The drug dudes enter a cramped community full of rickety roofs, unfinished hollow block walls, plywood walls, and cardboard windows, improvised housing materials that urban poor communities consider as houses.
It’s a complicated maze full of colorful people and equally colorful ways of designing these shanties as homes. If you’re not an insider, it’s impossible to find your way out of this shanty maze.
Such was the primary dilemma by the squad. As it turns out, Manigan was right all along in suspecting Detective Dela Cruz, but she only overhears proof of a “Judas move” in their communications equipment. And she was also right in saying that the whole operation feels like a set-up. People were indeed waiting for them. Guess who: the whole community!
As it turns out, the community dwellers there are mostly sympathetic to the drug lord and his minions. So whatever police or law enforcement personnel enter there, they don’t come out alive. And this is what Manigan and her squad encounter: a throng of people who act like zombies attacking the squad in whatever way they could.
It’s highly disorganized, totally random, and equally chaotic. It’s everyone we’re talking about here – men, women and children alike, aiming for the anti-drug enforcement squad as if their life depended on it.
There are teenage boys shooting pistols, women wearing hijabs hacking or stabbing, senior citizens carrying wooden sticks, housewife-looking women attacking with lead pipes, what have you. Rambunctious is an understatement for this mayhem. You need a new word stronger than mayhem to describe what just happens to this squad within this community. Utter carnage.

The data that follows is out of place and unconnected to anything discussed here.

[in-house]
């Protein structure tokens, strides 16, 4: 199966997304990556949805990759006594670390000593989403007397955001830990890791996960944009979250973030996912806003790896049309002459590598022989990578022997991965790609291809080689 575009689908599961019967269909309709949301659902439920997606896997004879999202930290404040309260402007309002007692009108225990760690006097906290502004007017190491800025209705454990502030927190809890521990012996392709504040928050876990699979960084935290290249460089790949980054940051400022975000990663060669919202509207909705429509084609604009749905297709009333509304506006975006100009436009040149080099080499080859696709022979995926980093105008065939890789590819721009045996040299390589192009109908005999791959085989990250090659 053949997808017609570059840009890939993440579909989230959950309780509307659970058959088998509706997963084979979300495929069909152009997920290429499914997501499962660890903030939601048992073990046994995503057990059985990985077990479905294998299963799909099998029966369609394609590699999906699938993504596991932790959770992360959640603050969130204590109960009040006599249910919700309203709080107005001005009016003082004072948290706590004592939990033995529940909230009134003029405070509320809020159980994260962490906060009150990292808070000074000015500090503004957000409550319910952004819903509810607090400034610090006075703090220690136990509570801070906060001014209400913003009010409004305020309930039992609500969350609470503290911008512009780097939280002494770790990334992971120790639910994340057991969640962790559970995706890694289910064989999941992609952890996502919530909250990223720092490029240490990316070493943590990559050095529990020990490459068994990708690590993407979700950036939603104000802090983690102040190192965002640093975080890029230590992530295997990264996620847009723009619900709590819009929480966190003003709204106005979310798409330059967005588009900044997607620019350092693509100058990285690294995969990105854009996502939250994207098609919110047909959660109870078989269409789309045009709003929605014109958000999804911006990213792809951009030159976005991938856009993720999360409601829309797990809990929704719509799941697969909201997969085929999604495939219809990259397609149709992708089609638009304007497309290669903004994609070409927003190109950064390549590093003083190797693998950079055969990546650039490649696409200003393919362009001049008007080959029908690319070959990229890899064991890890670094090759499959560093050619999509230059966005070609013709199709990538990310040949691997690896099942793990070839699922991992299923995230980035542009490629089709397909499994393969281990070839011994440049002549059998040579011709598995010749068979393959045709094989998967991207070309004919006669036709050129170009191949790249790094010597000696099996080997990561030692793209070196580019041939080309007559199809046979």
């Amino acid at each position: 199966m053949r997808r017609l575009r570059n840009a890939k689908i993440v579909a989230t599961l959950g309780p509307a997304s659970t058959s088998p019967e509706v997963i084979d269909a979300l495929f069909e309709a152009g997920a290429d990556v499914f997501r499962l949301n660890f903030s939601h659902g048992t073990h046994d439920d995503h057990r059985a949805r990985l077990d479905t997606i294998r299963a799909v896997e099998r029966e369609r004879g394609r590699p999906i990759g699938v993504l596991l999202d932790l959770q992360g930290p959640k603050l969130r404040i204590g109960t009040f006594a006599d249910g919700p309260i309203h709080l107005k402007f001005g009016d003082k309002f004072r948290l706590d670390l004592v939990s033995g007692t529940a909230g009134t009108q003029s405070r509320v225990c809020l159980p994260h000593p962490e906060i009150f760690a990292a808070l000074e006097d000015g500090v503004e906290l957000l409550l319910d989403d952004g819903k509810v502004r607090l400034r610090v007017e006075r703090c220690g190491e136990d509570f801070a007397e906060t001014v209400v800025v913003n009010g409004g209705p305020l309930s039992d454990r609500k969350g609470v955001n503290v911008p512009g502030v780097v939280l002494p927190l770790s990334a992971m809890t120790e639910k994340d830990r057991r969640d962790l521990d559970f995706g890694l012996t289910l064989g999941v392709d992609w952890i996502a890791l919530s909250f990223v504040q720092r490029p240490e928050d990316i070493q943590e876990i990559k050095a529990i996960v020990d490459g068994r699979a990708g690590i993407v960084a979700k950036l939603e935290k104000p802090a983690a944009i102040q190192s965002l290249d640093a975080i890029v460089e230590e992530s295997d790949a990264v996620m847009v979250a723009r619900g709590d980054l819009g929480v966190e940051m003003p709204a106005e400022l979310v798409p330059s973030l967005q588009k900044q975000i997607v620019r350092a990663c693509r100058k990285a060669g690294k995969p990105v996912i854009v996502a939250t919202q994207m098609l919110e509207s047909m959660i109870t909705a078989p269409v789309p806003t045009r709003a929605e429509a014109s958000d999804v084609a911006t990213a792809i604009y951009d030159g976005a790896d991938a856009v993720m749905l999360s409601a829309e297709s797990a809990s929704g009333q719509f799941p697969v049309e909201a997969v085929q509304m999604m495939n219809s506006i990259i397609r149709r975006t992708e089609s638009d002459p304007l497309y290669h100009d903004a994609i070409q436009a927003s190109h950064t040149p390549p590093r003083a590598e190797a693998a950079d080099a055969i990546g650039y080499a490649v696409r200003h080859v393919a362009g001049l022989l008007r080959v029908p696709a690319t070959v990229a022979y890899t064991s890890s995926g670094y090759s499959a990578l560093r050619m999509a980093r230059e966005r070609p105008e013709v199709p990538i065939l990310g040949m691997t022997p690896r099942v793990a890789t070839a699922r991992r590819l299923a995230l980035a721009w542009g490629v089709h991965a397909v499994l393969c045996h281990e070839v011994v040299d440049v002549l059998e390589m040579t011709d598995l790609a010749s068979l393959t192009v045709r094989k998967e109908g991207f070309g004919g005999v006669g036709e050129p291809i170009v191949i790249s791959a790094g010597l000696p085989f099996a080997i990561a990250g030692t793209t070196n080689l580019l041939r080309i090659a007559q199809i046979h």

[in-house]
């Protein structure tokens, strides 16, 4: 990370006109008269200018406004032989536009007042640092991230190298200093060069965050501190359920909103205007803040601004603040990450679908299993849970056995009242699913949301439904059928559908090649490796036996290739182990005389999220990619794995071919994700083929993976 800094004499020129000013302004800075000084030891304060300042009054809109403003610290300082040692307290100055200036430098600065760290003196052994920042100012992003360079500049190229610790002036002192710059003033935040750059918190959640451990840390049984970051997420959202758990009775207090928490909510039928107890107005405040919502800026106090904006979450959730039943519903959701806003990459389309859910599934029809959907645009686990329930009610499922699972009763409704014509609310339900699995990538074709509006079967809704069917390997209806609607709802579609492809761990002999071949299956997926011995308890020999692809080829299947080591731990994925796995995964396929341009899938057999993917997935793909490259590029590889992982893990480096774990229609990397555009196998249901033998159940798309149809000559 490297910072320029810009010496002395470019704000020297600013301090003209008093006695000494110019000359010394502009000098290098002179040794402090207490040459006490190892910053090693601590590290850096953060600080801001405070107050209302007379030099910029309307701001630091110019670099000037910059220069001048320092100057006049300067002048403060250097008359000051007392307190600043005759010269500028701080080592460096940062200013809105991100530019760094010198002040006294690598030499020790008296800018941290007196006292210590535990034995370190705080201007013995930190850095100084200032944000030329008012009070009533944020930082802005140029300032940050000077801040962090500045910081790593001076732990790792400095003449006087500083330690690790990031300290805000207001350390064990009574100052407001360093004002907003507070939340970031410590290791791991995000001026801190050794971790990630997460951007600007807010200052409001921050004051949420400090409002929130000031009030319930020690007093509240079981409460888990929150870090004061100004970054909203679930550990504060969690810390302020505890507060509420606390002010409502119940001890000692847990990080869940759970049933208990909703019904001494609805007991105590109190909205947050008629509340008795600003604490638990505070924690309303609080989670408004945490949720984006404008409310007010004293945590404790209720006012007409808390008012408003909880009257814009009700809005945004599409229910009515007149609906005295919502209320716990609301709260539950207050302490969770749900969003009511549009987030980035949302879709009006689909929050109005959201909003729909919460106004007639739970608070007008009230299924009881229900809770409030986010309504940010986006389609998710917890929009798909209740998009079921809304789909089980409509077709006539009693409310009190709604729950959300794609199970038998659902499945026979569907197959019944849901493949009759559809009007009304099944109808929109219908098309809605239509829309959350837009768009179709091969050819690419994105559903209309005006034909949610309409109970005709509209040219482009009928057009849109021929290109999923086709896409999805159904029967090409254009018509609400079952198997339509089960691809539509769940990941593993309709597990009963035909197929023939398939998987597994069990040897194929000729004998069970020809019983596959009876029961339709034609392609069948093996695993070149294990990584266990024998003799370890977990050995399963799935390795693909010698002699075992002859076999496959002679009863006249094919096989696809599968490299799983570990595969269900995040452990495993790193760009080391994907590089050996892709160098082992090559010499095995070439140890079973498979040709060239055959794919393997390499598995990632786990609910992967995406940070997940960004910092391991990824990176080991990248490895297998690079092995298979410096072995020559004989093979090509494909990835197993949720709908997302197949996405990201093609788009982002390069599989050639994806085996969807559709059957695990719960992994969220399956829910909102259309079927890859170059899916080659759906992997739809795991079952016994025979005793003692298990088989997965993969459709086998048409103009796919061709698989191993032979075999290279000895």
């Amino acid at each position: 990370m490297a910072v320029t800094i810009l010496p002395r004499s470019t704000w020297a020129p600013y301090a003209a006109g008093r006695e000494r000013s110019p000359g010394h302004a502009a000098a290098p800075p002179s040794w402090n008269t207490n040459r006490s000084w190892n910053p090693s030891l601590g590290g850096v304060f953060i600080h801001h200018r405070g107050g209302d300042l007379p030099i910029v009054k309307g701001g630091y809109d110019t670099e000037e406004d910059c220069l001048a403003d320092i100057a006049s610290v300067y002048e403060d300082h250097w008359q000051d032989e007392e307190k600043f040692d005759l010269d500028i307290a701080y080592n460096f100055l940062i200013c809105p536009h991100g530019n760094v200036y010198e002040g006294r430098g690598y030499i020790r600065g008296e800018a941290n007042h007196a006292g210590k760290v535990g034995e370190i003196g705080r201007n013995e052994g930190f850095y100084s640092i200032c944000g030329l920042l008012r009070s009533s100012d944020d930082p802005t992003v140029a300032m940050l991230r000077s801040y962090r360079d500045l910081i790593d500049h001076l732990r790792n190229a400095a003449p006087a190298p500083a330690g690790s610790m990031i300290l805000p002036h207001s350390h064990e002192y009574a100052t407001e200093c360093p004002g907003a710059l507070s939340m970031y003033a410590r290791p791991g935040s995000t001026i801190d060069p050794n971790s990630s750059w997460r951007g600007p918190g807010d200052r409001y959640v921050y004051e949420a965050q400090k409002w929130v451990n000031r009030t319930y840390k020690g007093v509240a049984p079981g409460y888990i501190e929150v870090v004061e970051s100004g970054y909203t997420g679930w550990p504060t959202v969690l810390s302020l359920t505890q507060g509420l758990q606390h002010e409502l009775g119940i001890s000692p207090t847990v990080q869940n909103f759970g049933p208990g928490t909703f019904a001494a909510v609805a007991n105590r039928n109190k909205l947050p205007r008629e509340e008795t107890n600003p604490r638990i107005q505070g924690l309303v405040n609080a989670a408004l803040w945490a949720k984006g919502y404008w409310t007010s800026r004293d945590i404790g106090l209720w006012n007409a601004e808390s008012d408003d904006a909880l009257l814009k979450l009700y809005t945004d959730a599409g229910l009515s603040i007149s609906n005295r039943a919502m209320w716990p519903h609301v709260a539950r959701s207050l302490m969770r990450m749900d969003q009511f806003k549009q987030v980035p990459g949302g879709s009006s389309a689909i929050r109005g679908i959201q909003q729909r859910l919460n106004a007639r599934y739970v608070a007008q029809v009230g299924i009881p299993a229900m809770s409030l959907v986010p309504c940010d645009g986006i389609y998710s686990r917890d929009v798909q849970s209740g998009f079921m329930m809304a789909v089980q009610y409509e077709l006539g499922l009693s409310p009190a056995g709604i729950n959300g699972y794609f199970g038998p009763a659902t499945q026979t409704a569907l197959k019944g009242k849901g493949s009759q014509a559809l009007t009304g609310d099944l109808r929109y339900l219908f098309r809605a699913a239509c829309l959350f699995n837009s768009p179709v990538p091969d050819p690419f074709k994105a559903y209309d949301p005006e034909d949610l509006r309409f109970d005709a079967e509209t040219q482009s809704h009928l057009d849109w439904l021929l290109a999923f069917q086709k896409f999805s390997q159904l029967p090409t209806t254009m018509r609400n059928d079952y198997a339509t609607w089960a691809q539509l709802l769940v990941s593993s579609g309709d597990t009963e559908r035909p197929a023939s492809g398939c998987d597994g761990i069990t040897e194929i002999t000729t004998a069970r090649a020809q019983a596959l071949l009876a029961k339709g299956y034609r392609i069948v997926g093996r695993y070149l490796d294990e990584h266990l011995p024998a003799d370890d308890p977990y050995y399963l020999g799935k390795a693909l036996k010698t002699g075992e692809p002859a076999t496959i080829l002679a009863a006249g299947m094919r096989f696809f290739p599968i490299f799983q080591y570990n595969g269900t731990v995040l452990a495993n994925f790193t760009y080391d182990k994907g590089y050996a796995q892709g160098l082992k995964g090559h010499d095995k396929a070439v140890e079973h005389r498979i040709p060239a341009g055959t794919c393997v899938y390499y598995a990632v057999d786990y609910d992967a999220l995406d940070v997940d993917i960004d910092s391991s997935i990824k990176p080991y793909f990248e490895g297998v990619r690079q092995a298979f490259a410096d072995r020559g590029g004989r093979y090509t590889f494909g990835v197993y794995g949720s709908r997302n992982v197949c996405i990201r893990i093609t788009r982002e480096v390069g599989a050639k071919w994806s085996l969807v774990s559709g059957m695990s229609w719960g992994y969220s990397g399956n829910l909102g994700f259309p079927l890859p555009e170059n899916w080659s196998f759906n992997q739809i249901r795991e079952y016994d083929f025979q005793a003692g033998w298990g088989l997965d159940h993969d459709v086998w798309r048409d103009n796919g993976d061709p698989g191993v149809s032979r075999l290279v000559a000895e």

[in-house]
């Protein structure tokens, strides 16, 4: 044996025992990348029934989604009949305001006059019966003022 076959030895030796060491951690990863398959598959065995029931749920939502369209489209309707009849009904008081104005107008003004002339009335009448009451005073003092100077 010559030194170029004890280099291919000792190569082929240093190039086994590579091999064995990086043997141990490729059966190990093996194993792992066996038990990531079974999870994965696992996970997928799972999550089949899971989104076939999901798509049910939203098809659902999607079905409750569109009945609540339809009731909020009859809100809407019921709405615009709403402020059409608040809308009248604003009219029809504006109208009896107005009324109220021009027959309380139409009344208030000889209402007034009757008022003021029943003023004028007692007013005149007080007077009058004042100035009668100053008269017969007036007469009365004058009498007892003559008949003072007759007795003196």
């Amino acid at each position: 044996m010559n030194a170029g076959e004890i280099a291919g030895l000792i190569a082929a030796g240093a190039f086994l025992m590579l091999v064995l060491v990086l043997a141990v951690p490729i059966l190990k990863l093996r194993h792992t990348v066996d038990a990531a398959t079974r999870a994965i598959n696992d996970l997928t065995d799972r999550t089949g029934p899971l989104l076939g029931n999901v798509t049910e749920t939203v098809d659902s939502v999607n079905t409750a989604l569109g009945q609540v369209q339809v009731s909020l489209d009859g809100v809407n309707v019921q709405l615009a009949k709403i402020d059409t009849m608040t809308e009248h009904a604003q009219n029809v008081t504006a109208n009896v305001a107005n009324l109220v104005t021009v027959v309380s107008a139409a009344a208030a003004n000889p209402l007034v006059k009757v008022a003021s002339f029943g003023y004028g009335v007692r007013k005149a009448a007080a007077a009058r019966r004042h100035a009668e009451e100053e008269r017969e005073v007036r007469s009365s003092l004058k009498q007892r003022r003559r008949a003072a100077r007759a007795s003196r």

It’s not for the weak at heart. If you don’t like slasher films, skip this one. Otherwise, relish at the fact that a woman’s head gets cut off, literally, by huge garden shears.
Someone gets axed on the chest, squarely and surely. Our heroine, Manigan, gets punched, stabbed, hit, thrown, elbowed, kneed, and kicked repeatedly. But hey, she still stands up amidst those bruises, blood, and grime on her being. And still fights! Hard!
At this point, it becomes clear that the filmmakers set out to make an action film that just has action, plain and simple, with little bits of story and even fewer bits of dialogue. If you count the lines spoken here, there are more shouting “Aaaah!” sounds heard from the attacking mob than great lines of dialogue here. And it’s a shame since the film employed some of the finest Filipino actors today.
For a film that’s a little over two hours long, the story suffers from being bloated and nonsensical. At first, the glossy cinematography, the intricate musical score, and sound design, plus the fine acting of the talents carried the first half-hour of this film, even 45 minutes. But beyond that, it’s just reminiscent of a zombie apocalypse film as the squad members get taken down one by one. Don’t look for depth in a very shallow story.
Is it a buy or a bust? From the way it looks, this one’s a bust!